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It is clear that one way or another, as Nils Pratley wrote in the Guardian, there will have to be a debt write-down. What Greece’s European “partners” are unwilling to countenance is Syriza’s demands to reverse the “austerity” measures because they want to root out any left-wing challenge to the reigning neo-liberal orthodoxy. Once Greece caves in, subjects itself to ‘vasectomy’ in the words of one of its MPs, then debt-relief could be offered but not before. To offer a write-down of the debt is particularly terrifying to Spain where the governing party has already lost many local elections to a Syriza-like party, Podemos, which now controls the three major cities of Madrid, Barcelona, and Valencia. It is also threatening to other EU economies like Portugal, Ireland, and Italy which have been compelled to implement austerity measures.

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Syriza has, however, done its cause no favors despite some eloquent posturing by its Finance Minister, Yanis Varoufakis. It has not demanded a write down of the debt—and we must remember that when the troika made the first loan to Greece in 2010, Germany and France explicitly demanded that the austerity not be extended to the military—and Greece has been the best customer of the German arms industry. How is the cutting of pensions and salaries to workers while maintaining higher than the EU average in military spending morally justifiable?

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With Syriza maintaining the charade of negotiating with its European ‘partners’ over the last months, Greece’s position has rapidly deteriorated as frightened depositors have withdrawn their money from the banks and even transferred them outside the country. By the end of April, Greece’s bank deposits were at their lowest level since 2004 and by the end of last week deposits were being withdrawn at the daily rate of 1 billion euros.

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Interestingly, the Speaker of the Greek Parliament, Zoe Konstantopoulou, has set up a Debt Truth Committee to report to parliament on June 18

is said to be on the point of finding some of Greece’s original bailout debt, from either 2010 or 2011, was unlawfully contracted. In addition, Ms Konstantopoulou is armed with a finding from experts that Germany owes Greece €350bn in war reparations – more than the whole of its debt to Europe.

This could open up a host of legal challenges even if Tsipiras was to finally cave into the troika’s demands. The question is whether the Left Platform within Syriza is strong enough to prevent a cave in when there is nothing the troika would like than to install a government of national unity with a rump Syriza. That would, temporarily at least till Spain’s November election, decapitate the European Left. Will it happen?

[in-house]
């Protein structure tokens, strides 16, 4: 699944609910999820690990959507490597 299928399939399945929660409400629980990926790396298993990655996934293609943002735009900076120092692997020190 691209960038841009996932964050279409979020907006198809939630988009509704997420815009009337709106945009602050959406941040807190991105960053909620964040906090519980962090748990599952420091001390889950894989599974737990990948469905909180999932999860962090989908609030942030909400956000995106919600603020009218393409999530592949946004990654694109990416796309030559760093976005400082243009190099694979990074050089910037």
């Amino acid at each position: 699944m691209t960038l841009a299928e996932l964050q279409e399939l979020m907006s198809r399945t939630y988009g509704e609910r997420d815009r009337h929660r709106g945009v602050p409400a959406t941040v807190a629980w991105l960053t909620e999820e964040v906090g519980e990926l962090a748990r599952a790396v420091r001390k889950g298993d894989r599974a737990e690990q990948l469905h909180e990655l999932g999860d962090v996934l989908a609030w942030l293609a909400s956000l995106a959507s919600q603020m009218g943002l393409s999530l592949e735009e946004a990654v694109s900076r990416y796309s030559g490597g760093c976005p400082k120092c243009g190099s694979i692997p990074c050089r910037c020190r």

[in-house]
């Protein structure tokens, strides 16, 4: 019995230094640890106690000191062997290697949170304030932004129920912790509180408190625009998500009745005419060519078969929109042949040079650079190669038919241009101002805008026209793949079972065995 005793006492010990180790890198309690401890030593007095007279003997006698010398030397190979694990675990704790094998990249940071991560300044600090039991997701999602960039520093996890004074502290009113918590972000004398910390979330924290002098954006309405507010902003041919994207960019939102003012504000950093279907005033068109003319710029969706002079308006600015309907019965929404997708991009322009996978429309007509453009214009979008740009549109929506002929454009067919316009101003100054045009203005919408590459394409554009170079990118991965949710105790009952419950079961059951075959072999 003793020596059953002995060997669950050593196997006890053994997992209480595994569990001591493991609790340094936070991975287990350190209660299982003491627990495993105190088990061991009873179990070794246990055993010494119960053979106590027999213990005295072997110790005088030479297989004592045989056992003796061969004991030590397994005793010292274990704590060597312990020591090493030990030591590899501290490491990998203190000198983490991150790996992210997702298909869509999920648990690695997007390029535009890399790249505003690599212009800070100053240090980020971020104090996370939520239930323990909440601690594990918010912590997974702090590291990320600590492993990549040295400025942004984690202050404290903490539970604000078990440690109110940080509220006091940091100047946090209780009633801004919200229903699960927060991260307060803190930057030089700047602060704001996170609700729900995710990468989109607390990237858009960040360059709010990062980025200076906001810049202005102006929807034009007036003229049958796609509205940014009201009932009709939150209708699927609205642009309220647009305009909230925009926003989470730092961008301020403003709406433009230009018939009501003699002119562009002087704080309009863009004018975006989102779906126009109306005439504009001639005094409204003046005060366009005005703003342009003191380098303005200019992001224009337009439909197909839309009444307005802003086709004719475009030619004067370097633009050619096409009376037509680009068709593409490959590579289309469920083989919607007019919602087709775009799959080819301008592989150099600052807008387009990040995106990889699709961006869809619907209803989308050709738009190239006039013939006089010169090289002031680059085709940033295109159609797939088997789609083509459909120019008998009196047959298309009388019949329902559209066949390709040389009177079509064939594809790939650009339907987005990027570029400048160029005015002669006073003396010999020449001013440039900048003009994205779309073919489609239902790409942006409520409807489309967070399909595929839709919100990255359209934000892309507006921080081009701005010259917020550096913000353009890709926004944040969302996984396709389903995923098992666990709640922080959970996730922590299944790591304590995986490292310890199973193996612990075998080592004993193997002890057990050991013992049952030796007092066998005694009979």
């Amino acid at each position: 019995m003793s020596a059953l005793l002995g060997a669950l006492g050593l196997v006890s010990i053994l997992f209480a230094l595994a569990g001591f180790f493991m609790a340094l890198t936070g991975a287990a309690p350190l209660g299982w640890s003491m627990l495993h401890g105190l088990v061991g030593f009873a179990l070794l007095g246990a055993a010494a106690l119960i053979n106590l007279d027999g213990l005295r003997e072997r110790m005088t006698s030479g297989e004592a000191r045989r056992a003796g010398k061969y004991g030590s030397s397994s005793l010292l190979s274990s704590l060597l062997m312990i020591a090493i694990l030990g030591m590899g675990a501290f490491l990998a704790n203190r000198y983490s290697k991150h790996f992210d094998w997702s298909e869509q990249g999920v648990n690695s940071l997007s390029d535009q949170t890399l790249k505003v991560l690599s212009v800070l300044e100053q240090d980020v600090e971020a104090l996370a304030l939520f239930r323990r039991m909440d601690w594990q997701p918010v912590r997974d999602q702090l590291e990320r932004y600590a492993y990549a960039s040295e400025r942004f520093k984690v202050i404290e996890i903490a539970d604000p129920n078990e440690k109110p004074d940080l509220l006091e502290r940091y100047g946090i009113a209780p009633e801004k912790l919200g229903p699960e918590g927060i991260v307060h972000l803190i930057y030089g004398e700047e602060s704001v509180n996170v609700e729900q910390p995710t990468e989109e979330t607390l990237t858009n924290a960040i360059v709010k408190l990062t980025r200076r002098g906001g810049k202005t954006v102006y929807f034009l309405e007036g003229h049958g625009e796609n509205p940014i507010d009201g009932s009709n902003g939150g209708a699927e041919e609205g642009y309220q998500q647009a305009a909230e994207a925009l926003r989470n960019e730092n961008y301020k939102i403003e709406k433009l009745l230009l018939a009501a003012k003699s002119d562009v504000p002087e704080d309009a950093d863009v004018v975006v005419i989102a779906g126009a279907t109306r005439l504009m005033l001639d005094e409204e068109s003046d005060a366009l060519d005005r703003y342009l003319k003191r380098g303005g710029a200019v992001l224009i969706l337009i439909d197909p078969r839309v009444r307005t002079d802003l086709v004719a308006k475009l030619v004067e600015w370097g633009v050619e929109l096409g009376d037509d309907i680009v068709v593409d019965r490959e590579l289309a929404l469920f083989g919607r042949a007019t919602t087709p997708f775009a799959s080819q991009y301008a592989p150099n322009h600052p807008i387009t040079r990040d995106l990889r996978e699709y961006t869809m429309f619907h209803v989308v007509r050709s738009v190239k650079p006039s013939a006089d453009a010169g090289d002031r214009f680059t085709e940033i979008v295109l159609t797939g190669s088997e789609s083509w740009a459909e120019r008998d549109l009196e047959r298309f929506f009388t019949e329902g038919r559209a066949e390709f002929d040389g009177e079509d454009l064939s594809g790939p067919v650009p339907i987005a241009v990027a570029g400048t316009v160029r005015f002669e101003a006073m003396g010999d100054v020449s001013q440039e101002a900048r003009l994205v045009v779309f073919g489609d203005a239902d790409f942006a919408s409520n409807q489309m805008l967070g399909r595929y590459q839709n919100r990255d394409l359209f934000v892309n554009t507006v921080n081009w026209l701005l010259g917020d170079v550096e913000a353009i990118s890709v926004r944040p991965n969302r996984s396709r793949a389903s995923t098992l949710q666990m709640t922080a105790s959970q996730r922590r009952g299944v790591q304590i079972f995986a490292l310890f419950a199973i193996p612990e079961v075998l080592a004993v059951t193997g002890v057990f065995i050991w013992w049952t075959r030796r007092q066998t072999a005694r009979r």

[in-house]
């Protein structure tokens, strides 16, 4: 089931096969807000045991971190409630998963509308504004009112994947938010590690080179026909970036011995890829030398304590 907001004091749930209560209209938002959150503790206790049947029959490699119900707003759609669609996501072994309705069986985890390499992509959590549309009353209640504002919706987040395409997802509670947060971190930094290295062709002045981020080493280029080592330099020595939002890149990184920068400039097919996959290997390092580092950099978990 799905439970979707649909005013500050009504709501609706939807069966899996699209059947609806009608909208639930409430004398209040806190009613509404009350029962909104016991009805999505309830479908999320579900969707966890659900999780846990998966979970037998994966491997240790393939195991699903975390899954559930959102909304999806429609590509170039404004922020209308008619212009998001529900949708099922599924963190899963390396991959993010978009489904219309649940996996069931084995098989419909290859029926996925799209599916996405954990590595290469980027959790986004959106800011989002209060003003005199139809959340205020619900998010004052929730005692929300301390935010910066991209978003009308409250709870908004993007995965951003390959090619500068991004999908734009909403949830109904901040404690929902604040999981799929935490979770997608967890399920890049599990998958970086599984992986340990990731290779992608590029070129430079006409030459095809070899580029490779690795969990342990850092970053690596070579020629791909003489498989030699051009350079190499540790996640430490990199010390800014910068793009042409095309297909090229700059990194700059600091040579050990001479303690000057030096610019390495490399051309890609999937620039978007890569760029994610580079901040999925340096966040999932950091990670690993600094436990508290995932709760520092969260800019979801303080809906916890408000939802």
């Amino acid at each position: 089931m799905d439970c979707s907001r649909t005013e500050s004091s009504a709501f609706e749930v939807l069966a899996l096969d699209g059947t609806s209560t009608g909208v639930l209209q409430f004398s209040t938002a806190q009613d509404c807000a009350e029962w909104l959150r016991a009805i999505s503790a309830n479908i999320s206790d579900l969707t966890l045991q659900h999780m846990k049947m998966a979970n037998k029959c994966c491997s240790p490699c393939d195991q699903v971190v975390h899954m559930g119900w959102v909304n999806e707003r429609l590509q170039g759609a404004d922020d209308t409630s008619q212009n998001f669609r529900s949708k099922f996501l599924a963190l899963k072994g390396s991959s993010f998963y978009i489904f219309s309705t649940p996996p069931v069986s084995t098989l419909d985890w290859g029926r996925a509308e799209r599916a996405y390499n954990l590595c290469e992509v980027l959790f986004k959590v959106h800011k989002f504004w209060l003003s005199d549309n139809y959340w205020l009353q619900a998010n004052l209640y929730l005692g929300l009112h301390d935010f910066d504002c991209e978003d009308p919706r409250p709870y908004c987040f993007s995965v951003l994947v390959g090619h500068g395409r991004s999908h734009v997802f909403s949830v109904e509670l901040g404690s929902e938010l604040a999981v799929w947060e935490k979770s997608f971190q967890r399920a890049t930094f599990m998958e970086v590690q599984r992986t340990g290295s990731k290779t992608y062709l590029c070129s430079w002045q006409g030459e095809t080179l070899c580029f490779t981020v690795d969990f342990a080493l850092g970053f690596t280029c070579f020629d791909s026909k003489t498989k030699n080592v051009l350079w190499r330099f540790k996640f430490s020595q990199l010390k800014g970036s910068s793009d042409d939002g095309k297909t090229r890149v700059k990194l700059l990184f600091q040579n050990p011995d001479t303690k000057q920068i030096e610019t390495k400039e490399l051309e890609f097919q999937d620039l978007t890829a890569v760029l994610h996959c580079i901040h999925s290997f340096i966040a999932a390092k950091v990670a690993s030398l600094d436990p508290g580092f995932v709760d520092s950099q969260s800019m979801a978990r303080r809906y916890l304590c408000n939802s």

In the short run, if no resolution is found, Greece will be unable to make scheduled payments to its creditors and being declared to be in default would make its borrowing costs in private capital markets intolerable; Syriza’s reluctance to impose capital controls would lead to the swift collapse of its banking sector unless the government begins to issue a virtual currency against future revenues which could ease the liquify crunch domestically at least. But Greece cannot be thrown out of the EU without its consent as all decisions must be unanimous. Even if Greece were to exit the common currency—Grexit as it has been dubbed—it would call the whole European project into question. It is also unrealistic to expect a country as bankrupt as Greece to police its borders when hordes of refugees from Africa and the Middle East are streaming to Europe—and from Greece, they could move to any country in the Schengen area. Will this be enough for its European ‘partners’ to blink?

Modi, An Indian Caesar? Or, How Not to Interpret the Indian Election Results

May 19, 2014 at 12:10 pm | Posted in Uncategorized | 1 Comment
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Narendra Damodardas Modi’s spectacular victory in the 16th Lok Sabha elections—the first time in 30 years that a single political party has gained a majority of seats—has been hailed as a “democratic asteroid” by Sunil Khilnani, presumably in reference to the asteroid that is said to have exterminated the dinosaurs. The venerable dinosaur of Indian politics, the Congress Party, has indeed been reduced to a cipher, gaining less seats all-India than Modi’s Bharatiya Janata Party (BJP) won in Uttar Pradesh alone. And Pratap Bhanu Mehta crowed “Modi is a political phenomenon without precedent”: